INDIANAPOLIS — After his senior season was hampered by lingering foot injuries, Jeff Heuerman is out to prove to potential NFL suitors that he’s on the mend and more than simply a blocking tight end that helped Ohio State to its first National Championship in a decade.
“I hope I haven't reached my peak. I've got a lot of years left to play, a lot of time to get better,” he said Thursday at the league’s annual combine at Lucas Oil Stadium in Indianapolis.
“But I did a lot of things in college, especially playing in Coach (Urban) Meyer's offense. As a tight end you get to do everything. So I've shown everything on film and these coaches have seen that. I'm fortunate.”
Indeed, Heuerman caught 26 passes for 466 yards and four touchdowns in 2013. Last season, however, he was less effective in the pass game, catching 17 passes for 207 yards and two touchdowns.
It was the byproduct of a newfound role in Meyer’s spread offense — which underwent a quarterback carousel for the ages between Braxton Miller, J.T. Barrett and Cardale Jones — and a series of injuries. After suffering a sprained foot during spring camp, which needed surgery to repair the damage, he sprained his ankle in the Sugar Bowl against Alabama.
Heuerman added doctors told him he shouldn’t have played in the Buckeyes’ national title bout against Oregon last month, “but it was the national championship game in your senior year. You're not going to not play.”
“I had some assistance, I guess you could say, in dealing with some of the pain,” he said. “But it was good. It turned out all well and won the national championship. You can't ask for anything better than that.”
Asked if there was ever point during the Buckeyes’ campaign when he was healthy, Heuerman said, “No one's got a perfect career. Injuries are part of the game. You've just got to fight through them and keep going.”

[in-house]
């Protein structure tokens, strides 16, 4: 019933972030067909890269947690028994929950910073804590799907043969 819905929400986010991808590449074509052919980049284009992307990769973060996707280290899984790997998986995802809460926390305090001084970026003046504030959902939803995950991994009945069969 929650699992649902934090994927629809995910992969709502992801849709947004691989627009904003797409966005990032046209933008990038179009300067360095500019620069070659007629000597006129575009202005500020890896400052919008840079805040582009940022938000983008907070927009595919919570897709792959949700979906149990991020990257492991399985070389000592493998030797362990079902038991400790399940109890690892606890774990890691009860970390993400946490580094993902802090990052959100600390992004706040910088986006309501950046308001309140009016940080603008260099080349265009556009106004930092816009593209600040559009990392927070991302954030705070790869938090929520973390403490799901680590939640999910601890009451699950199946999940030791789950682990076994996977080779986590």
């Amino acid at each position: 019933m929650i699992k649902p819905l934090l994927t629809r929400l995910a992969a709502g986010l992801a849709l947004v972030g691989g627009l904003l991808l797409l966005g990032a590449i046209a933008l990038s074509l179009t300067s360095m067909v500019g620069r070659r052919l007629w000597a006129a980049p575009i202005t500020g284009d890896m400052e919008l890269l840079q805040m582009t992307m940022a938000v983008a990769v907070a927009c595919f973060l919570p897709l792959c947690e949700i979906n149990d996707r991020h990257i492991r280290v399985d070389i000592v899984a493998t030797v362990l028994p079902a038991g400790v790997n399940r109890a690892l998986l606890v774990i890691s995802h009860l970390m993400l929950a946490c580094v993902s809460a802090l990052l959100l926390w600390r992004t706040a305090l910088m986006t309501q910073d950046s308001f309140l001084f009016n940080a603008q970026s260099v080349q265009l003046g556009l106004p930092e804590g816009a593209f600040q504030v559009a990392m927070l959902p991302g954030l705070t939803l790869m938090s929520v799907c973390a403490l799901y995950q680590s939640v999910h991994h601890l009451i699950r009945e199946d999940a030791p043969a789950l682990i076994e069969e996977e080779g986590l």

Heuerman also suggested the dropoff in production is a non-issue.
“They've all seen my junior tape and they know. I don't think that's really one of the questions teams are bringing up,” he said. “They've seen it. They knew my role this year in the national championship team.”
As he recovers from the sprained ankle, Heuerman — whose athleticism has been noted by his coaches, including Meyer and tight ends coach Tim Hinton — will not partake in on-field drills this weekend.
Even so, he’s hoping his body of work in Columbus stands out to NFL personnel who will decide whether or not to induct him into their fraternities this spring.
“I can do it all, be an every-down tight end. I see so many guys who only catch balls, they only block,” he said. “I kind of pride myself on doing it all.”
Extra Notes: Heuerman on QB Quandary: ‘I Can’t Answer That’
- Asked who he thinks will start for Ohio State next season, Heuerman said, “I can't answer that. You know that. When I was younger I would've answered that.” The Buckeyes must decide between Cardale Jones, J.T. Barrett, and Braxton Miller. “I'll probably find out on twitter, honestly. You know, they have three outstanding quarterbacks there,” Heuerman said. “That coaching staff and Coach Meyer, they know what they're doing. They'll have something in store for next year."
- In regards to the key behind Ohio State's powerful offense, which dropped 59 points against Wisconsin in the Big Ten title game and 42 points against Alabama and Oregon in the Sugar Bowl and National Championship, respectively, Heuerman said, "I can't tell you everything about it. There are a lot of secrets. There are a lot of things that go on. Coach Meyer is an offensive genius."